Bryson Tiller has surprised me since his early days of uploading singles on Soundcloud. By the time I finally clicked play on his lead single and breakthrough hit ‘Don’t’, it had already accumulated millions of plays. Shortly after, he already had a release date for his debut album. Either I was extremely behind on just how popular the young artist was or his ascension was happening faster than other acts in his class. The former proved to be true when his debut Trapsoul was released to the masses. With a strong backing by RCA and enough hit singles to extend the project’s life well past its release date, Trapsoul was an undeniable hit. It went on to go platinum and has spent close to 90 weeks on the Billboard 200 since its release. While Trapsoul and Bryson’s success pointed towards the early makings of a star, there was still a slight disconnect with me. Tiller is hardly the greatest singer and his rapping is passable but lacking confidence at times. Where his greatest strength lies is his ability to compliment the sample-flipping beats that are his weapon of choice and create a mood for the listener. Over the past two years, he has been relatively quiet, until he surprise released the 19-track True to Self follow up a month early. Things are a little different this time around. There’s no huge single, minimal promotion, and a heavy reliance on the success of Trapsoul to make True To Self a follow up success. With news that he will debut at number one on the charts this week with over 100,000 sold, it seems that he has only become more popular in his absence. The question is would the music have the staying power of his debut.
Kicking off the long setlist is the Intro ‘Rain On Me’. True to the 90’s R&B songs that most of the album pulls its samples from is the sound of raindrops to open the record. The opener is short but sweet and remains almost identical in tone and aesthetic to most of what was heard on Trapsoul. One of the biggest compliments of his debut was how well the music was sequenced. The way the intro transitions into ‘No Longer Friends’, indicates that Bryson has not lost a step in that department either. Issues start to arise when you realize that you aren’t even noticing when the songs have changed. To say that the album plays like one long song would be taking the criticism to an extreme, but it’s not without some truth behind it. The first potential single comes with the addictive ‘Don’t Get Too High’. The Travis Scott sample lives throughout most of the record and carries the hook well. It’s a nice mix of rapping and singing Bryson. It seems that the success of his first album has made him a cockier artist, and for good reason. This is evident in the more straight forward rap cuts on the album.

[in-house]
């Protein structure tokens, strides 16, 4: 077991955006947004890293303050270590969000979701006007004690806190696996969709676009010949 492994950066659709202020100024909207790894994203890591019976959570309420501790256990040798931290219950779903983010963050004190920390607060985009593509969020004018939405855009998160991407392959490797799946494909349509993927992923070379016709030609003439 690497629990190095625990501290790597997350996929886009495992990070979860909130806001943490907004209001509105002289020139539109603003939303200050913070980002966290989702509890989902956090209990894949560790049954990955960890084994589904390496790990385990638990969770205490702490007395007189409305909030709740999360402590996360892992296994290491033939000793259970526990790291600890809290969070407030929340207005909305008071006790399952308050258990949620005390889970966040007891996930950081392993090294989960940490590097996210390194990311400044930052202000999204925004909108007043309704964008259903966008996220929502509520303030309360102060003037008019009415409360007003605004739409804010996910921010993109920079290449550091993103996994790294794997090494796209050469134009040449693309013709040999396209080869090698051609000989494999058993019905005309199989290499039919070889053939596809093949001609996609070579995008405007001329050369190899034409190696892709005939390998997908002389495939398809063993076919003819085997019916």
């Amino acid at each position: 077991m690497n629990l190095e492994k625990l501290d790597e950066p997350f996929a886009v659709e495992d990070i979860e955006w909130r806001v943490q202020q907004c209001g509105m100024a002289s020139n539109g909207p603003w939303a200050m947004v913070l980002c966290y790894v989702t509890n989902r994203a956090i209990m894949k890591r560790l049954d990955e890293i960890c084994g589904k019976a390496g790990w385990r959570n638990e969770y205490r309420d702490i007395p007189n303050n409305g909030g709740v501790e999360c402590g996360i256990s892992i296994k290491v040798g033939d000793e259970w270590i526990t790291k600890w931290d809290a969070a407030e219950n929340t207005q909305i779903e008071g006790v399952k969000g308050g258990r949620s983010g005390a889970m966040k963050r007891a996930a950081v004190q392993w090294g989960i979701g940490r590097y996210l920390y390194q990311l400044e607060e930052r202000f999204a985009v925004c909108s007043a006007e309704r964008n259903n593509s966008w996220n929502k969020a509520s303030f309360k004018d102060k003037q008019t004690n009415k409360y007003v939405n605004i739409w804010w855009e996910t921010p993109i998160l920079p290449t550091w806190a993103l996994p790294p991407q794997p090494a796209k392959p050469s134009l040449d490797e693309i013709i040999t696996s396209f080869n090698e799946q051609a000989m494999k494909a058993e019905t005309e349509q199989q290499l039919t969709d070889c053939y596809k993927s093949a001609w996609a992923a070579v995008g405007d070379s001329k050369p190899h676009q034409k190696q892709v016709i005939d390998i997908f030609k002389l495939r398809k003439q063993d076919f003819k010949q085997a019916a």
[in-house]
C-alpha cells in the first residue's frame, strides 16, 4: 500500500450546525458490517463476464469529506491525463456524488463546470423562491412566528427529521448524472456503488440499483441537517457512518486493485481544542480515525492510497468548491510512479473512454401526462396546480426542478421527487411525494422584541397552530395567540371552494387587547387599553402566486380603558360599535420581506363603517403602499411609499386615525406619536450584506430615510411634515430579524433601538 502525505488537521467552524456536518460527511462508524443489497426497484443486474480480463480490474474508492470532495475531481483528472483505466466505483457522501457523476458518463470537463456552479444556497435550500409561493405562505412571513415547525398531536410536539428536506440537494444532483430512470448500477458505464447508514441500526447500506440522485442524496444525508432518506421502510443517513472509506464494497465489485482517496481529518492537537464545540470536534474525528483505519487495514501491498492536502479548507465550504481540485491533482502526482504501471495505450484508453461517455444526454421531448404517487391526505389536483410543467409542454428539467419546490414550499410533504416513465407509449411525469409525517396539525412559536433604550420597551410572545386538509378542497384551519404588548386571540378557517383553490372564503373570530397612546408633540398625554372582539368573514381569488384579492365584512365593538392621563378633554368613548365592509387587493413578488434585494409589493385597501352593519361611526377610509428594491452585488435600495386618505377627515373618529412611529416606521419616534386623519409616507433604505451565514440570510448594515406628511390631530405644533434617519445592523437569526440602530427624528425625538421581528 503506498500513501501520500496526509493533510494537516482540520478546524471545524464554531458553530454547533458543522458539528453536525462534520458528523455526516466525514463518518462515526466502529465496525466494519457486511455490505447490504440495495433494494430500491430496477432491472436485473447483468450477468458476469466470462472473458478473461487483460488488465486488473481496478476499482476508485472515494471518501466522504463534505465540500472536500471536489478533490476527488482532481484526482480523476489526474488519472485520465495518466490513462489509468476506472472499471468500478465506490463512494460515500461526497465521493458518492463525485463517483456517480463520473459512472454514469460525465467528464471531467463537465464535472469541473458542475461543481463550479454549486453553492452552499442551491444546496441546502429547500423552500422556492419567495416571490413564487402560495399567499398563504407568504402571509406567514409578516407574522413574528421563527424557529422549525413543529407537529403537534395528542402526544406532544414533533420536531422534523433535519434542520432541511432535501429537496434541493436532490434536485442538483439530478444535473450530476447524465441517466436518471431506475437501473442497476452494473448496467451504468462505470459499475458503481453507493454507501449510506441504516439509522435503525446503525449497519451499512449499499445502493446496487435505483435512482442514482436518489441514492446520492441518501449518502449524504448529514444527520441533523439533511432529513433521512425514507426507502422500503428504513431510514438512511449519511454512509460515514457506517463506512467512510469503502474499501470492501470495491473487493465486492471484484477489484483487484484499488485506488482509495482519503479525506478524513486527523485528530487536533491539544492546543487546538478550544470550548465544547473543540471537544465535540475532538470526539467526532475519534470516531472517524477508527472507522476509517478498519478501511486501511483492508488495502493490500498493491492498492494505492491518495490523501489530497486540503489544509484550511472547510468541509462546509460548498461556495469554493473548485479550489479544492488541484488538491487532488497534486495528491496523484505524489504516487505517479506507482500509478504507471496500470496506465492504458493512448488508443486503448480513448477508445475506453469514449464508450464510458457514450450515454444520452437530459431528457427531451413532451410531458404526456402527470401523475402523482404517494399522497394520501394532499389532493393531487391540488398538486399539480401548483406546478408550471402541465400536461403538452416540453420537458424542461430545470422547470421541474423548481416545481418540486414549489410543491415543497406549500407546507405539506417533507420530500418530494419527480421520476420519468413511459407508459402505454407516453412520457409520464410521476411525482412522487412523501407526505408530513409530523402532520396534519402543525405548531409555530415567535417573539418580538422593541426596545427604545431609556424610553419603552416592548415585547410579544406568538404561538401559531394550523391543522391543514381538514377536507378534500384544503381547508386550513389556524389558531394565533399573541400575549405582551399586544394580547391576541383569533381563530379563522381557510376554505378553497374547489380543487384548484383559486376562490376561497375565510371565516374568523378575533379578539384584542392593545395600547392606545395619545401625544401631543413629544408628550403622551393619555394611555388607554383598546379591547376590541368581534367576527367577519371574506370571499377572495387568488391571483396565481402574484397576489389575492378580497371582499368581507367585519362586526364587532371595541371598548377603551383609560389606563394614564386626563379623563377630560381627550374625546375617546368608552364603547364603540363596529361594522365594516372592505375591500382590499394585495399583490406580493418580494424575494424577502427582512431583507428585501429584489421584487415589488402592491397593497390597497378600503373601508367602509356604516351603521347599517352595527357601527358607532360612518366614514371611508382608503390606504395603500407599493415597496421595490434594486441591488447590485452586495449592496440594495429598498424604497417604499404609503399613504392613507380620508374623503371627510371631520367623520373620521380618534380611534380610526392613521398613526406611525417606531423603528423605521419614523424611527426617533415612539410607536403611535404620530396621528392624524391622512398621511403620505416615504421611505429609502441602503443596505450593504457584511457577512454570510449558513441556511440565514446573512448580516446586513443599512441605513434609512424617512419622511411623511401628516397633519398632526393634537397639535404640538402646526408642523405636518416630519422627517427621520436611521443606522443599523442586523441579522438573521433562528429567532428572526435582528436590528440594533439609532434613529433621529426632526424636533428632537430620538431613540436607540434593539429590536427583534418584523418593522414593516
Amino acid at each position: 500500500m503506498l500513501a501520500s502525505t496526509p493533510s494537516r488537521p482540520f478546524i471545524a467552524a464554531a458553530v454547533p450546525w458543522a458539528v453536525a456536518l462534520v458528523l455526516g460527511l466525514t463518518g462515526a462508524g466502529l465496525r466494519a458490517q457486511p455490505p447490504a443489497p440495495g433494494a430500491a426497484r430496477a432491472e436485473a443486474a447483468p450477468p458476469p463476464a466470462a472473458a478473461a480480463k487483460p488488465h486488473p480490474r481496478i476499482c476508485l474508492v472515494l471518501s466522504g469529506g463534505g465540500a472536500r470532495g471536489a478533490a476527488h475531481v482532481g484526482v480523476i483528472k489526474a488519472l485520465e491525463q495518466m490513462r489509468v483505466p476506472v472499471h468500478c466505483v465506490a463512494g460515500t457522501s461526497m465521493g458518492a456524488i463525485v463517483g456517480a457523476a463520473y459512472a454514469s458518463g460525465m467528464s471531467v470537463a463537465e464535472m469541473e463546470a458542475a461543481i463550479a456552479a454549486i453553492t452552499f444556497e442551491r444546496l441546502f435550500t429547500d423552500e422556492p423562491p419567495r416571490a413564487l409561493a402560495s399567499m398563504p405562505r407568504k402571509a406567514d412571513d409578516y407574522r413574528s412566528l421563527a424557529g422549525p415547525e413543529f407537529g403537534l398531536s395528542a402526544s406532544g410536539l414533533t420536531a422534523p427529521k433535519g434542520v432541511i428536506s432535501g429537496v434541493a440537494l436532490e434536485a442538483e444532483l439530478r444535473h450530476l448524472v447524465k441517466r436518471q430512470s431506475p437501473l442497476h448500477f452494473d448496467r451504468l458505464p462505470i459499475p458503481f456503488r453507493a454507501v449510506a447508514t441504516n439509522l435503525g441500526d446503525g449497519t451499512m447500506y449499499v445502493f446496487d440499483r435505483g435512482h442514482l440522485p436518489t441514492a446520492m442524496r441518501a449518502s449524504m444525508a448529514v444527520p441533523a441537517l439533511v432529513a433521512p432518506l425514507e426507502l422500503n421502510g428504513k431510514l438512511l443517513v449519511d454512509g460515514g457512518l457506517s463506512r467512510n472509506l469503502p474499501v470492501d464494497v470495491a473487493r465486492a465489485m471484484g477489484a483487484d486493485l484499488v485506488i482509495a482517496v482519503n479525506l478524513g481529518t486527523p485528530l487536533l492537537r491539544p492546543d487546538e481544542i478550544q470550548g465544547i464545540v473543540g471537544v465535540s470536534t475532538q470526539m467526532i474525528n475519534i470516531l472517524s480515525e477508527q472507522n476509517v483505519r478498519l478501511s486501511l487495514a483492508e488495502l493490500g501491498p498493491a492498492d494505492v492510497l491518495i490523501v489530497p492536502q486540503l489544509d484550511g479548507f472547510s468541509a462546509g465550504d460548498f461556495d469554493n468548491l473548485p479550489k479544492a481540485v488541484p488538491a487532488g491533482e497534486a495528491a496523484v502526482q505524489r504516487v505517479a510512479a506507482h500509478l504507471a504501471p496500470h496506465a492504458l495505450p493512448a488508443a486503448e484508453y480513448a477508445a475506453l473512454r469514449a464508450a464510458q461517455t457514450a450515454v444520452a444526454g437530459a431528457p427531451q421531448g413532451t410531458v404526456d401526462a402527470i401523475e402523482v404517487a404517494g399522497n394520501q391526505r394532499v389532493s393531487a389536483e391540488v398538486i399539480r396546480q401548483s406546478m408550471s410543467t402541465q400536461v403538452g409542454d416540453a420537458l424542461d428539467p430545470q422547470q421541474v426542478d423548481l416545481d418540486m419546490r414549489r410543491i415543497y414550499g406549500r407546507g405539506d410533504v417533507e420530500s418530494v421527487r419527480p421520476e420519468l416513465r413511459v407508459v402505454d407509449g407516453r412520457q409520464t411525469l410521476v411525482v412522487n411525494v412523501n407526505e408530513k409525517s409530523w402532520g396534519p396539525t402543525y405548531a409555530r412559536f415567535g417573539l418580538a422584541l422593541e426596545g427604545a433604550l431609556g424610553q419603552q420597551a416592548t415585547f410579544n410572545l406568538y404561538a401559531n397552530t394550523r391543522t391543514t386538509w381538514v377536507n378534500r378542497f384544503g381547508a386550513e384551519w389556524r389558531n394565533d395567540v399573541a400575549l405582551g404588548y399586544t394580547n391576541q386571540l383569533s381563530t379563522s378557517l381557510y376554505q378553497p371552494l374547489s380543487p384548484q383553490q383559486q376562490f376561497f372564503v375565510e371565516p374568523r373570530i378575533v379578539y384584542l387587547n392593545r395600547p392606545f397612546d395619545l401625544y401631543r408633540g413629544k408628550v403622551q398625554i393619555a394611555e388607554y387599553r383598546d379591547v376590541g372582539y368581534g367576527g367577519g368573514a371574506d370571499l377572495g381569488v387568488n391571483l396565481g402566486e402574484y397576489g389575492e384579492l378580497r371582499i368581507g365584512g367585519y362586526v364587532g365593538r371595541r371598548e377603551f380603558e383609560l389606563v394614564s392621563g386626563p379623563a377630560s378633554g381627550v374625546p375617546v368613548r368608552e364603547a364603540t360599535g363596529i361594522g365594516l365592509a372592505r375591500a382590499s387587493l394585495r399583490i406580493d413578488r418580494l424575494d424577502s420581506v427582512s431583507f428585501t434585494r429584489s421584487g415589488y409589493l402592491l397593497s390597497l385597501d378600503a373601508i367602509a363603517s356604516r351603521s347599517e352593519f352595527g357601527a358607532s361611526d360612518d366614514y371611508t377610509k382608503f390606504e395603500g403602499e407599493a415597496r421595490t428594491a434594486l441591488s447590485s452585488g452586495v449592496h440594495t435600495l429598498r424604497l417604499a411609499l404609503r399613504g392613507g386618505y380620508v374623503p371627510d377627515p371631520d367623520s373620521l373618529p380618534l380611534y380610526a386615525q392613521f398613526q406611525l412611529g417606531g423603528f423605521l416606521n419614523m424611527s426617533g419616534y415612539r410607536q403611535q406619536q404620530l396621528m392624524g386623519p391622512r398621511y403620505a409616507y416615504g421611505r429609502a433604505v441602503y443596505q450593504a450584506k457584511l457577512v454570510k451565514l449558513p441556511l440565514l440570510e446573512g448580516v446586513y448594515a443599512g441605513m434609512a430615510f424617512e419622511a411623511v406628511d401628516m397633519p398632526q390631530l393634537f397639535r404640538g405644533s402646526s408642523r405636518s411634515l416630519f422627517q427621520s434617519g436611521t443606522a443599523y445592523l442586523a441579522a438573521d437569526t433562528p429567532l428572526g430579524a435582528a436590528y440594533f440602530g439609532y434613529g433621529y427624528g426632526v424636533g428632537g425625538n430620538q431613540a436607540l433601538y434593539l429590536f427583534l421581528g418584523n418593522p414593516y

‘Blowing Smoke’ is the first example of this. The beat sounds like something Drake would spit some of his more braggadocios rhymes over. It becomes evident fairly quickly after making that comparison that Bryson Tiller doesn’t quite possess the confidence to fully pull a record like this off. Confidence is something that artists continue to develop over time. Drake himself arguably didn’t reach his current level of mic presence until ‘If You’re Reading This’. Tiller shows similar deficiencies on the two part ‘Money Problems/Benz Truck’. The beat switches to a fantastic brooding instrumental, but Tiller’s bars don’t resonate enough and he isn’t quite charismatic enough to match the energy of the instrumental. Most of the moments where Bryson raps on the project left me wishing the beat was given to a different MC. The one exception lies towards the end of ‘Self’ on ‘Before You Judge’. It’s by far Bryson’s most introspective performance. He speaks on his experiences during his time off and issues with managers and fake friends. It would be interesting to hear more personal content from Bryson in the future as it is much more engaging than what we’re used to hearing from him.